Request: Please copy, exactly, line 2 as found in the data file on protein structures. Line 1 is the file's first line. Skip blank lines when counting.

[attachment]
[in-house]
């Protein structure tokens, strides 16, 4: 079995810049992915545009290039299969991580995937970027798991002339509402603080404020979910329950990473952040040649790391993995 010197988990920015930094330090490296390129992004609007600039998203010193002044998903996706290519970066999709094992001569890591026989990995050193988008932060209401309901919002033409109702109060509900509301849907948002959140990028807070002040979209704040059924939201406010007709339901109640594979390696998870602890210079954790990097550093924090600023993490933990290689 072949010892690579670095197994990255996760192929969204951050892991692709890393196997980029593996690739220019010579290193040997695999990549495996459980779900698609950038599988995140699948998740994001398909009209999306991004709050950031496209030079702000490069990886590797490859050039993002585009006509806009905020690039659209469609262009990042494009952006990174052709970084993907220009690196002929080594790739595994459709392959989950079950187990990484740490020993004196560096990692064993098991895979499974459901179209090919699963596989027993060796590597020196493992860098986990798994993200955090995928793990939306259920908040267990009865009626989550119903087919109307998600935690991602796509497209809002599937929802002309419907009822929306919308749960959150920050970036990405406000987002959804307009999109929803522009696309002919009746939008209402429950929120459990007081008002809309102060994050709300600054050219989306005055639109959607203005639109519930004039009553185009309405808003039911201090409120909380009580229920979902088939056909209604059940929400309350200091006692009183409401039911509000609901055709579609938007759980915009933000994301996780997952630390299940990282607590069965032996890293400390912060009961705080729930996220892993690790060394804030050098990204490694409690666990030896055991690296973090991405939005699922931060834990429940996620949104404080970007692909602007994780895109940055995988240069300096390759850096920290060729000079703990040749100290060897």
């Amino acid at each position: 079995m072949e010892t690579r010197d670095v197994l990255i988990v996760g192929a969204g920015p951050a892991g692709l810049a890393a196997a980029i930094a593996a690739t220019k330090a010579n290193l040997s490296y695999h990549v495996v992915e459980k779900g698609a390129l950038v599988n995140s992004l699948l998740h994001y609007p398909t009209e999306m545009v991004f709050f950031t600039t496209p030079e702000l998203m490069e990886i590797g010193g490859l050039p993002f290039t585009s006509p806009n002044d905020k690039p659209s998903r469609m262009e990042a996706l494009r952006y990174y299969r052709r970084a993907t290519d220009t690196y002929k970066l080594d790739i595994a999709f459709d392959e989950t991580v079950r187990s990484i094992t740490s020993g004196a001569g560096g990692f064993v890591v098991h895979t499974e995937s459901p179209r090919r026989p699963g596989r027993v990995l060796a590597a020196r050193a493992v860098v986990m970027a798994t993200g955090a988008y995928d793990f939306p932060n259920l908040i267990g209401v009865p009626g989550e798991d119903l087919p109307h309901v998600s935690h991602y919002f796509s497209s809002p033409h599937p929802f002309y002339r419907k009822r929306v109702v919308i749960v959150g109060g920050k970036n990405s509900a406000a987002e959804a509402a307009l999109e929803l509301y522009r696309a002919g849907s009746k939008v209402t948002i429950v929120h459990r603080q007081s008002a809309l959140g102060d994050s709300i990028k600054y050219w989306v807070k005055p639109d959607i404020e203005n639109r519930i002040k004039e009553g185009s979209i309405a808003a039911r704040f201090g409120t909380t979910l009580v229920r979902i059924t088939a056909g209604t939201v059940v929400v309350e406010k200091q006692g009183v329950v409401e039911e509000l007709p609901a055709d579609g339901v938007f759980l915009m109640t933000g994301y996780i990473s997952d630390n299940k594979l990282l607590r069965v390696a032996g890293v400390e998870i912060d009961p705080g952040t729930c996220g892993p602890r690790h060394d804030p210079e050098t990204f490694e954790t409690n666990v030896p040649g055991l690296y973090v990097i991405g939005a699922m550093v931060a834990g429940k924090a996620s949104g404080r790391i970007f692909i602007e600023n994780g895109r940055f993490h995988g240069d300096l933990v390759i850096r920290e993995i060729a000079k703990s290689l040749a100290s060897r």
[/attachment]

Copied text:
């Protein structure tokens, strides 16, 4: 079995810049992915545009290039299969991580995937970027798991002339509402603080404020979910329950990473952040040649790391993995 010197988990920015930094330090490296390129992004609007600039998203010193002044998903996706290519970066999709094992001569890591026989990995050193988008932060209401309901919002033409109702109060509900509301849907948002959140990028807070002040979209704040059924939201406010007709339901109640594979390696998870602890210079954790990097550093924090600023993490933990290689 072949010892690579670095197994990255996760192929969204951050892991692709890393196997980029593996690739220019010579290193040997695999990549495996459980779900698609950038599988995140699948998740994001398909009209999306991004709050950031496209030079702000490069990886590797490859050039993002585009006509806009905020690039659209469609262009990042494009952006990174052709970084993907220009690196002929080594790739595994459709392959989950079950187990990484740490020993004196560096990692064993098991895979499974459901179209090919699963596989027993060796590597020196493992860098986990798994993200955090995928793990939306259920908040267990009865009626989550119903087919109307998600935690991602796509497209809002599937929802002309419907009822929306919308749960959150920050970036990405406000987002959804307009999109929803522009696309002919009746939008209402429950929120459990007081008002809309102060994050709300600054050219989306005055639109959607203005639109519930004039009553185009309405808003039911201090409120909380009580229920979902088939056909209604059940929400309350200091006692009183409401039911509000609901055709579609938007759980915009933000994301996780997952630390299940990282607590069965032996890293400390912060009961705080729930996220892993690790060394804030050098990204490694409690666990030896055991690296973090991405939005699922931060834990429940996620949104404080970007692909602007994780895109940055995988240069300096390759850096920290060729000079703990040749100290060897």